WILLIAM J. NEWMAN et al. v. AVON PLANNING AND ZONING COMMISSION et al., SC 18106/18107
Judicial District of Hartford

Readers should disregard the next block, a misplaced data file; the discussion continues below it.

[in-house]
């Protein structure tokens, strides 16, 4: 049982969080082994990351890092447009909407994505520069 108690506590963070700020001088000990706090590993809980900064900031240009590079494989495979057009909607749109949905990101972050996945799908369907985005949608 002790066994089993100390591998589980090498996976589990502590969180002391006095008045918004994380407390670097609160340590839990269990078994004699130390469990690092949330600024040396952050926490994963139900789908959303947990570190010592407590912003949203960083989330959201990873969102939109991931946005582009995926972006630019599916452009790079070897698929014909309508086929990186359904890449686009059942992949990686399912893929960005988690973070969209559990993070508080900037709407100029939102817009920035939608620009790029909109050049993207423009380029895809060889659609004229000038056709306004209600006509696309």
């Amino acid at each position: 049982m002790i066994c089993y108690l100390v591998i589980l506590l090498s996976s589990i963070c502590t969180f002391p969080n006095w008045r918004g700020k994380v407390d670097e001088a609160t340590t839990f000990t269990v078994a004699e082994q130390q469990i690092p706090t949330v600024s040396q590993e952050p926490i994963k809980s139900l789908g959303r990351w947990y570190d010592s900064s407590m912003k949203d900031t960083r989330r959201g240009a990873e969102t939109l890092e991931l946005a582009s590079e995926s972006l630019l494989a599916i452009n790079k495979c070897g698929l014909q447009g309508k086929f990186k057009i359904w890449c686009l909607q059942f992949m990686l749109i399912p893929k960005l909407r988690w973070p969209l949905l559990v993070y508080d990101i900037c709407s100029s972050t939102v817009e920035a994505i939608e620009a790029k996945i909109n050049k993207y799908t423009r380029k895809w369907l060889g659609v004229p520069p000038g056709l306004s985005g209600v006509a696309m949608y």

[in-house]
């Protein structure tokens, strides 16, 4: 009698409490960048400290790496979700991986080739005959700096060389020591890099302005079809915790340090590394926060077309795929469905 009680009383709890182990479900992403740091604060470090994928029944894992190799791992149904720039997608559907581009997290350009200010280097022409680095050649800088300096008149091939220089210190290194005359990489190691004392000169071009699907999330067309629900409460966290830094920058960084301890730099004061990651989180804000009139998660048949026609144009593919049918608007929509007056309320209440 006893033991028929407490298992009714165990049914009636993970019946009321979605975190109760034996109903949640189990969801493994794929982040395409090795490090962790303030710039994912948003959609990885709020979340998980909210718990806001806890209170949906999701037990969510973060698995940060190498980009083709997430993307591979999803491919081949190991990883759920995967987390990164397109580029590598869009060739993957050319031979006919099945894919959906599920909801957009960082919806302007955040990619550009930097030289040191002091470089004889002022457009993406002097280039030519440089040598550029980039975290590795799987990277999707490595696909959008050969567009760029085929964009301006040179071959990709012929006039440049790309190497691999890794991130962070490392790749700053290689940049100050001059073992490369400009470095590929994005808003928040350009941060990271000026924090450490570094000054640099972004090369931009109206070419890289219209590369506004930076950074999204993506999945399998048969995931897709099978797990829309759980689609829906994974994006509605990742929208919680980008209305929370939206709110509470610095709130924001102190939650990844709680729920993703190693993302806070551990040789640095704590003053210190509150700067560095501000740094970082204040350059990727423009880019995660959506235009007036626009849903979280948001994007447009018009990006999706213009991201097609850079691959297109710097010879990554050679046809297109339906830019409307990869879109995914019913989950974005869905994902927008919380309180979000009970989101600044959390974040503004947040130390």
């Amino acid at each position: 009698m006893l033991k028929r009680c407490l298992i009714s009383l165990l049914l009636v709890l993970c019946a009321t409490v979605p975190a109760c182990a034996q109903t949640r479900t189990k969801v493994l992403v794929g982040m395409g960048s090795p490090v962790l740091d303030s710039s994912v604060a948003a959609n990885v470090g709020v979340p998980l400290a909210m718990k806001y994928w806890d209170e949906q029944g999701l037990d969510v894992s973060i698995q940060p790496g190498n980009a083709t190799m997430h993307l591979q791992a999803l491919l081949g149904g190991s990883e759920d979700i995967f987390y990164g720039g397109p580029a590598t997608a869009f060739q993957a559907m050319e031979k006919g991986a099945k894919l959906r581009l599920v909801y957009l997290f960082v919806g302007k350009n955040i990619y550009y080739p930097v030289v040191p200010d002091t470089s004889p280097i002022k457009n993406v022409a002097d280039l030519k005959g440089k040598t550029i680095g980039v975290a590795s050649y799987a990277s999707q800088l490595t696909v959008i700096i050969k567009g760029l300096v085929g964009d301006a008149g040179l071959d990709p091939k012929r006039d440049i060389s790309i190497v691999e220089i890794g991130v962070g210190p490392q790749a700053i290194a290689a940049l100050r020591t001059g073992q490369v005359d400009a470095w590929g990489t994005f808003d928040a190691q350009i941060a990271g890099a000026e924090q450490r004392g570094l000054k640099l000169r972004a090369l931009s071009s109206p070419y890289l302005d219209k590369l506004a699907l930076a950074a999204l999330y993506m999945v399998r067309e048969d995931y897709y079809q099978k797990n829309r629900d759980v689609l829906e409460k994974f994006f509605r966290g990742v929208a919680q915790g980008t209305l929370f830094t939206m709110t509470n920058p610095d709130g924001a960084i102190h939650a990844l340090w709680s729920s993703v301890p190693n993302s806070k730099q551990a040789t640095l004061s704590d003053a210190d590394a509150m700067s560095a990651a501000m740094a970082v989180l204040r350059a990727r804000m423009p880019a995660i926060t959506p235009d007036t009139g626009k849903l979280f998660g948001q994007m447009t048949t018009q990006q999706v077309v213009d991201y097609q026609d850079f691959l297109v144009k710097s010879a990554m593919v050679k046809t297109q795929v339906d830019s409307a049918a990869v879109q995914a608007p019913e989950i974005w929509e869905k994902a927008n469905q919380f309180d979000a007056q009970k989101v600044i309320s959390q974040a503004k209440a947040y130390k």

Zoning; Whether Zoning Commission Could Rely on its Historical Interpretation of Regulation Setting Forth Maximum Density Requirements for Certain Residential Lots; Whether Regulation Should Have Been Interpreted in Favor of Landowners Directly Affected By It. Mary Markow and Eric R. Secor, Jr., applied to the Avon planning and zoning commission for permission to subdivide their four-acre parcel of property into two two-acre lots. The parcel was located in a RU-2A zone, and according to section IV, 4.5 of the town's zoning regulations, any parcel located in a RU-2A zone that is developed for residential use must have a maximum density of .3 single family units per acre. In approving the subdivision application, the commission relied on a traditional practice of going back to the "parent" parcel within which the property to be re-subdivided existed in 1957, when the subdivision regulations were adopted. In 1957, the subject property was part of a lot known as the "Alsop Homestead." Thirty-four acres of the Alsop Homestead were located in Avon, and the commission considered this acreage as the parent parcel. The commission then applied the density formula of .3 units per acre, taking into consideration the entire parent parcel, and concluded that the total number of lots that could be created from the acreage would be thirty-four times .3, or 10.2 lots. It further determined that since the parent parcel had already been subdivided into eight parcels, two more lots could be created from the parent parcel. Hence, it essentially concluded that the excess acreage of the remaining lots in the parent parcel permitted the re-subdivision of the subject property. Several neighboring property owners appealed from the commission's ruling, arguing that section IV, 4.5 requires a minimum of 3.33 acres for a single family dwelling. In sustaining the neighbors' appeal, the trial court found that the commission improperly relied on its historical practice of going back to the parent parcel in determining whether the proposed subdivision application satisfied the density requirements of section IV, 4.5. It determined that nothing in the written zoning or subdivision regulations supported the commission's conclusion that the term "parcel" set forth in section IV, 4.5 refers to a parent parcel. It also determined that "prospective or present owners of nearby lots should not be required to rely on a historical formula for calculating density, not set forth in some regulation available to the public and not ascertainable without some esoteric search into historic commission procedures, which would not yield any written authority, but only the oral testimony of commission staff or members." The trial court therefore voided the commission's ruling. Markow and Secor now appeal from the judgment of the trial court, arguing that the court improperly concluded that the commission could not rely on its historical interpretation of the word "parcel" contained in section IV, 4.5 in determining whether their subdivision application satisfied the requisite density requirements. The commission has also appealed and raises a similar argument. The commission further argues that the court should have construed the arguably vague density regulation in favor of Markow and Secor rather than deferring to the interests of their neighbors.